Abstract 12153: Safety and Effectiveness of Lead Extraction in Octogenarians: Results from a Multicenter Study
Introduction. As the population ages, the number of elderly patients with implantable cardiac devices referred for transvenous lead extraction will dramatically increase in Western countries. The safety and effectiveness of lead extraction in elderly patients has not been well evaluated. We report the safety and effectiveness of transvenous lead extraction in octogenarians.
Methods. From January 2005 to December 2010 we collected data from consecutive patients ≥80 years referred to our Institutions for transvenous lead extraction due to cardiac device infection or lead malfunction. Clinical characteristics, procedural features, and periprocedural major and minor complications were prospectively collected.
Results. Out of 842 patients undergoing lead extraction in the participating Institutions during the study period, 143 (17%) patients were octogenarians (mean age 84 years, range 80-96; 61% males). A significantly higher percentage of patients with ≥80 years presented with chronic renal failure (54% vs. 26%, P <0.001), history of malignancy (27% vs. 6%, P<0.001) and chronic obstructive pulmonary disease (46% vs. 19%, P<0.001). Complete lead extraction rates were similar in the two age groups (97% in octogenarians vs. 96% in patients <80 years, P=0.54). Procedural-related death occurred in 2 (1.4%) patients ≥80 years and in 5 (0.72%) patients <80 years (P=0.41 for comparison). No differences in terms of other periprocedural complications were found between the two age groups.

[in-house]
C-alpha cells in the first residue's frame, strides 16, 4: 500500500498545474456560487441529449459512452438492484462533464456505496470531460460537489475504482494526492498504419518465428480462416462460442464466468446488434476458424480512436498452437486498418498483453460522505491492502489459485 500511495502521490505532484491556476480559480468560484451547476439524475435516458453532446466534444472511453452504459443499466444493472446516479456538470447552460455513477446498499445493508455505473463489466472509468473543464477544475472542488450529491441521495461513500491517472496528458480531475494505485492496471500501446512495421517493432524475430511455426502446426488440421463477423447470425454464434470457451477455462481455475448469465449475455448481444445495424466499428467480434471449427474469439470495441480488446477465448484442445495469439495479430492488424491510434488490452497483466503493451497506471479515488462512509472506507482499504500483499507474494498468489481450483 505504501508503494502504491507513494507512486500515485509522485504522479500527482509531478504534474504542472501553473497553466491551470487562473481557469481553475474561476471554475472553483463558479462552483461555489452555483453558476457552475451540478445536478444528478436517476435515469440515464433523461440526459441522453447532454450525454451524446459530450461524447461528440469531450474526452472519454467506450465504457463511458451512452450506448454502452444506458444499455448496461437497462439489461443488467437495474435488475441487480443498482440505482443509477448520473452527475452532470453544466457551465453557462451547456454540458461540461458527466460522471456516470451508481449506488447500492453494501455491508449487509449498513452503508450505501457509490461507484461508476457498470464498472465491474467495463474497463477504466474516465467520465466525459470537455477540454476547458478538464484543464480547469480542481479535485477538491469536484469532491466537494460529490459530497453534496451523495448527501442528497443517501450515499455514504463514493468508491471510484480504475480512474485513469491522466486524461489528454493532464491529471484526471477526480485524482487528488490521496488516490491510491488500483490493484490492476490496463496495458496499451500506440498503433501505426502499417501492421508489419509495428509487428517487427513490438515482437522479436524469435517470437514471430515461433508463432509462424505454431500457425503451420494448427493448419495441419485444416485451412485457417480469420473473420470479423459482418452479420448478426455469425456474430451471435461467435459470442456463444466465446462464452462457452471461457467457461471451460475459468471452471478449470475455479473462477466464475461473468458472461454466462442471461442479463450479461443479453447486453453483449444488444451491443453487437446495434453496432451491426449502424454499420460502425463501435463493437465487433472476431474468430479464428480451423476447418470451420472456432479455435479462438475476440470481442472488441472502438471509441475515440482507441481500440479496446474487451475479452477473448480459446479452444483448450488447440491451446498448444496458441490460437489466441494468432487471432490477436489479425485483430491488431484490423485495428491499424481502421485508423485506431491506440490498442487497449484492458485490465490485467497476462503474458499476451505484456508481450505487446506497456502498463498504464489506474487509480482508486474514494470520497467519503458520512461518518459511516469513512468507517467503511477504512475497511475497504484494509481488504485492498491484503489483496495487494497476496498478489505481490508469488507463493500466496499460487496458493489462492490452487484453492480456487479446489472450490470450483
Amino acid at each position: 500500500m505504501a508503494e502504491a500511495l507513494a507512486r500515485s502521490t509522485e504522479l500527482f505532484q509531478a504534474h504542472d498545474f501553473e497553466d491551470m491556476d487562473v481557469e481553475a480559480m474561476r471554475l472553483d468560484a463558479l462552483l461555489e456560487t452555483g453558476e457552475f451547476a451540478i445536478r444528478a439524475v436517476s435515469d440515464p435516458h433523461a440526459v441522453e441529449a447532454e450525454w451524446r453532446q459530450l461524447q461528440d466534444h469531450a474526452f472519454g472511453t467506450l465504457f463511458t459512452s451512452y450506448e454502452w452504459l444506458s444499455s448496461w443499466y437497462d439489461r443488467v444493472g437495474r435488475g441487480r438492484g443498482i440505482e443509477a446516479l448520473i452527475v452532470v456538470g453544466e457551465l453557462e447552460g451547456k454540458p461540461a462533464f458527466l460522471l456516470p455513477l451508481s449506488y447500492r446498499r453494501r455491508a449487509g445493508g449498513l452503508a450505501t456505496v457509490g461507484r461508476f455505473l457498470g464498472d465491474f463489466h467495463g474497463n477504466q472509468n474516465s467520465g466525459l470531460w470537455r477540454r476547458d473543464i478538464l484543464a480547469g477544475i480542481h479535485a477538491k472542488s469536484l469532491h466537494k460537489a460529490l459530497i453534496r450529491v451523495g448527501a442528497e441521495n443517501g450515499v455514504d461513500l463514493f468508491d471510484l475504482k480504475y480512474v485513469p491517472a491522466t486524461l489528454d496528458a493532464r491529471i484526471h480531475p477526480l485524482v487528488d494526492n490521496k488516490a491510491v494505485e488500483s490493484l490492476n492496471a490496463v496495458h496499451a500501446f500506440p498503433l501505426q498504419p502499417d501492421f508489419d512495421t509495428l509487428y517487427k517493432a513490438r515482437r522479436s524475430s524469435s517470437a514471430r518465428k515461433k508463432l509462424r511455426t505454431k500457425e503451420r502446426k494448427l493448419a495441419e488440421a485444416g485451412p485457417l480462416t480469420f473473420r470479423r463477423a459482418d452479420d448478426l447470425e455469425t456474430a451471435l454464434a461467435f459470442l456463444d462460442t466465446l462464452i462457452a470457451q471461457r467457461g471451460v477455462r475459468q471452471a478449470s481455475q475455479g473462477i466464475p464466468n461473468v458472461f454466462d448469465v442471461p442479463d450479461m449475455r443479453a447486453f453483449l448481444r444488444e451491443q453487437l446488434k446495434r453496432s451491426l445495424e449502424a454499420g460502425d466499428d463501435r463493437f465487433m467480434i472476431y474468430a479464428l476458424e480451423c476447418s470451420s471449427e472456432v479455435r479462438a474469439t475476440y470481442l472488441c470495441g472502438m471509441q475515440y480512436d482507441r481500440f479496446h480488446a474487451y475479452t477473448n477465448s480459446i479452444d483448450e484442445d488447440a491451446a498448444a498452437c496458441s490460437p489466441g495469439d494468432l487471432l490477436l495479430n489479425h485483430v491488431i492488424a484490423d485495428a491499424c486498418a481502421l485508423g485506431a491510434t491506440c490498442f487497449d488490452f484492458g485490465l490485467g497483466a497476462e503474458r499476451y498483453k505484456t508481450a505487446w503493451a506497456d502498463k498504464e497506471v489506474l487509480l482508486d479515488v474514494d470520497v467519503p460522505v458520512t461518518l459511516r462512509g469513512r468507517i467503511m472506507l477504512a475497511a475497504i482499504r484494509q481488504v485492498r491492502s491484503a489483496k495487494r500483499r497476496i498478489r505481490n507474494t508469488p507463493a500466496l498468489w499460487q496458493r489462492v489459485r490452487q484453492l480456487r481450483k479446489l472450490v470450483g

Conclusion. Despite presenting with a significantly higher rate of comorbidities, transvenous lead extraction can be performed safely and successfully in octogenarians.
- © 2011 by American Heart Association, Inc.